Environmental allergies to dust mites, molds, pollens, and animals possibly play a role in eosinophilic esophagitis. For some individuals, their EoE seems to worsen during the pollen seasons in the Spring and Fall.
In addition to allergic rhinitis, asthma, food allergies, and eczema, there are other risk factors for the development of eosinophilic esophagitis. EoE is more common in younger adults (i.e., average age of 34 years old) and is also more common in males (i.e., 65% are males). There may be a genetic predisposition towards the condition in some families.
Confirmation of the diagnosis of eosinophilic esophagitis entails endoscopic biopsy of the esophageal mucus membrane by a gastroenterologist with the demonstration of an excessive accumulation of eosinophils. Once the diagnosis is confirmed, the patient should see a board certified allergist such as the ones at Black & Kletz Allergy for food testing. Food testing can be done by skin prick testing and/or blood testing depending on the clinical situation. Skin patch tests may be done in order to detect delayed hypersensitivity to foods. A food elimination diet may be recommended depending on the clinical history. Skin tests to environmental allergens such as pollens may also be performed, especially when the symptoms of EoE exhibit a seasonal pattern.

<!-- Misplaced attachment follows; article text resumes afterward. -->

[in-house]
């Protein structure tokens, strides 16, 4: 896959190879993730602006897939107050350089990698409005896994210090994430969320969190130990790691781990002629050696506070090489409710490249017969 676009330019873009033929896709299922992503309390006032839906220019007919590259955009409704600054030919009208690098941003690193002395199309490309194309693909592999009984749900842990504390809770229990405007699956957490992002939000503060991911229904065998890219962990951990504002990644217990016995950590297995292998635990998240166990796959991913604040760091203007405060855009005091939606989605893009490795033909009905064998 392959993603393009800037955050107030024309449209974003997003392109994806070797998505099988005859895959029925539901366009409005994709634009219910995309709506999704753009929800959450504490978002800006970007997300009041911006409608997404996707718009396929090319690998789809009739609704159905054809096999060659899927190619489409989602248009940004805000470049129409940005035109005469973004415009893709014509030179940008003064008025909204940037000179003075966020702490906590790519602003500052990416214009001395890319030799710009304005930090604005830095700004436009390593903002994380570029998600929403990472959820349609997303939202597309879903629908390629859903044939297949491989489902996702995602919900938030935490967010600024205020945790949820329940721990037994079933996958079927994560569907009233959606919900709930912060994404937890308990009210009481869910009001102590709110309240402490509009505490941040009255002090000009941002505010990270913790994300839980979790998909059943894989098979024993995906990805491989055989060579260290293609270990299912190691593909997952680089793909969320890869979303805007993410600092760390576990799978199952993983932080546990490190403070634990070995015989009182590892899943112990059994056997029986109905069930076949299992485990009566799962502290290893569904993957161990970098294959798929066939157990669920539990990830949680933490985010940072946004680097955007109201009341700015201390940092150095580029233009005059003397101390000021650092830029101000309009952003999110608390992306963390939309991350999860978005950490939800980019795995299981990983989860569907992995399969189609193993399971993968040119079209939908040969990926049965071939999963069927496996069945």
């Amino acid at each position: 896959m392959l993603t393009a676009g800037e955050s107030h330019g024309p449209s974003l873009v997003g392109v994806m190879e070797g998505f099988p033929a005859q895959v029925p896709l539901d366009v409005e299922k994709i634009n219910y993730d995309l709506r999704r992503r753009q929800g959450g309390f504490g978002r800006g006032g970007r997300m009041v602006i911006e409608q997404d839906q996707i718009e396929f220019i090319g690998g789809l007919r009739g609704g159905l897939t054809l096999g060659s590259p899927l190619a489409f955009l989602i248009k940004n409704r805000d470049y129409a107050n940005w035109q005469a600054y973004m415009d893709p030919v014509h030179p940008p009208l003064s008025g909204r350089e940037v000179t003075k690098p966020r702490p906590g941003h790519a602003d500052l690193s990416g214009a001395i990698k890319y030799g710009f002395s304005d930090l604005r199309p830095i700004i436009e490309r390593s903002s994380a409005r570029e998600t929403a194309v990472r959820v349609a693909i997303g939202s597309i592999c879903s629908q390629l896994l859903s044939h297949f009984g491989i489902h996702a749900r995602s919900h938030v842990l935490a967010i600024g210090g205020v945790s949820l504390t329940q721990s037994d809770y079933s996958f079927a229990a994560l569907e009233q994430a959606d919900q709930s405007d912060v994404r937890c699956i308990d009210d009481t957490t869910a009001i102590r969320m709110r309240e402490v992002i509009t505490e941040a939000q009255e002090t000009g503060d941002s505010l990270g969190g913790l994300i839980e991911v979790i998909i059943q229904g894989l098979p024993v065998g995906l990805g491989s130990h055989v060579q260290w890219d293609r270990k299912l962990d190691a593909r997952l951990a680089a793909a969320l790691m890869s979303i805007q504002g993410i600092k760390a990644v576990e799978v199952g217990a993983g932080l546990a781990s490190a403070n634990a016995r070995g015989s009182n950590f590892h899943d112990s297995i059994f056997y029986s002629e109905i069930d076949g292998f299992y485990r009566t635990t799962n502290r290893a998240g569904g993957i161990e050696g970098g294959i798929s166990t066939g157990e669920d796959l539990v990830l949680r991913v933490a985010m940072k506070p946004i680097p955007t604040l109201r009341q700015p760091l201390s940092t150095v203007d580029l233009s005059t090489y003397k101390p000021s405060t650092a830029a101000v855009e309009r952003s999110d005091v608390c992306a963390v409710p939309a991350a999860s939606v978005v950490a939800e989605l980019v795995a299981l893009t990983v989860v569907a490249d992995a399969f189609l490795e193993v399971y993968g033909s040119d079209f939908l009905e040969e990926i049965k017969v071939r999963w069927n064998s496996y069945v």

The treatment of eosinophilic esophagitis may include:
- Identification of allergenic foods and their restriction in diet
- Protein pump inhibitor (PPI) medications to reduce acid secretion
- Swallowed anti-inflammatory medications such as topical corticosteroids
- Oral corticosteroids may be necessary when the disease is more severe and/or refractory to more conservative treatments
- Newer anti-inflammatory drugs and biologicals are undergoing research and may be used in the future
- Dilatation of narrowed portions of the esophagus may be warranted in rare cases of stricture development
The board certified allergy specialists at Black & Kletz Allergy are pleased to answer any questions you may have regarding eosinophilic esophagitis. Our allergists have been diagnosing and treating EoE and other eosinophilic disorders in the Washington, DC, Northern Virginia, and Maryland metropolitan area for more than 50 years. We have 3 convenient locations in the DC metro area with offices in Washington, DC, McLean, VA (Tysons Corner, VA), and Manassas, VA. There is on-site parking at each location and both the Washington, DC and McLean, VA offices are Metro accessible. There is a free shuttle that runs between our McLean, VA office and the Spring Hill metro station on the silver line. To schedule an appointment, please call us at any one of our 3 locations. Alternatively, you can click Request an Appointment and we will respond within 24 hours by the next business day. Black & Kletz Allergy is dedicated in providing the most up-to-date diagnostic and treatment modalities in the field of allergy, asthma, and immunology.